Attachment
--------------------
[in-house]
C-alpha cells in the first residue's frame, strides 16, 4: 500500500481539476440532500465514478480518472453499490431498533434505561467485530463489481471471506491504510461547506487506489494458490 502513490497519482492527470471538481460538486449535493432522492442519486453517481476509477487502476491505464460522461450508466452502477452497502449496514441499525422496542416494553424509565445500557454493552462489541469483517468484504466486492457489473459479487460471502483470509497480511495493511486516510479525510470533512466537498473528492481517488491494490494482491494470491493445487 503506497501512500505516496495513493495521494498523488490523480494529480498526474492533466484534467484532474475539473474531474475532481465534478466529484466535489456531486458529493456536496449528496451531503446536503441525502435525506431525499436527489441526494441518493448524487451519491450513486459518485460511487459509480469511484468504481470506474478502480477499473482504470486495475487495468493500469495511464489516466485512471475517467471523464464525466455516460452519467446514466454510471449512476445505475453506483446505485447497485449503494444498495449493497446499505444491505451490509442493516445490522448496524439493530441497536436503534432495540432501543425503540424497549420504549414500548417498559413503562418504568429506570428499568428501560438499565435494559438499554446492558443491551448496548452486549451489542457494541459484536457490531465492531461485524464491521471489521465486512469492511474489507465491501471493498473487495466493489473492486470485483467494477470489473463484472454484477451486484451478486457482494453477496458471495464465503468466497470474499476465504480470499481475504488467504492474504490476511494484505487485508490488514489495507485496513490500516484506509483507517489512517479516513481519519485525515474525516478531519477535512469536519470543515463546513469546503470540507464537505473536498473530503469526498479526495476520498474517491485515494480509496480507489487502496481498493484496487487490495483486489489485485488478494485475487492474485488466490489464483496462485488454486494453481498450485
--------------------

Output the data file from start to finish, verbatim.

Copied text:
[in-house]
C-alpha cells in the first residue's frame, strides 16, 4: 500500500481539476440532500465514478480518472453499490431498533434505561467485530463489481471471506491504510461547506487506489494458490 502513490497519482492527470471538481460538486449535493432522492442519486453517481476509477487502476491505464460522461450508466452502477452497502449496514441499525422496542416494553424509565445500557454493552462489541469483517468484504466486492457489473459479487460471502483470509497480511495493511486516510479525510470533512466537498473528492481517488491494490494482491494470491493445487 503506497501512500505516496495513493495521494498523488490523480494529480498526474492533466484534467484532474475539473474531474475532481465534478466529484466535489456531486458529493456536496449528496451531503446536503441525502435525506431525499436527489441526494441518493448524487451519491450513486459518485460511487459509480469511484468504481470506474478502480477499473482504470486495475487495468493500469495511464489516466485512471475517467471523464464525466455516460452519467446514466454510471449512476445505475453506483446505485447497485449503494444498495449493497446499505444491505451490509442493516445490522448496524439493530441497536436503534432495540432501543425503540424497549420504549414500548417498559413503562418504568429506570428499568428501560438499565435494559438499554446492558443491551448496548452486549451489542457494541459484536457490531465492531461485524464491521471489521465486512469492511474489507465491501471493498473487495466493489473492486470485483467494477470489473463484472454484477451486484451478486457482494453477496458471495464465503468466497470474499476465504480470499481475504488467504492474504490476511494484505487485508490488514489495507485496513490500516484506509483507517489512517479516513481519519485525515474525516478531519477535512469536519470543515463546513469546503470540507464537505473536498473530503469526498479526495476520498474517491485515494480509496480507489487502496481498493484496487487490495483486489489485485488478494485475487492474485488466490489464483496462485488454486494453481498450485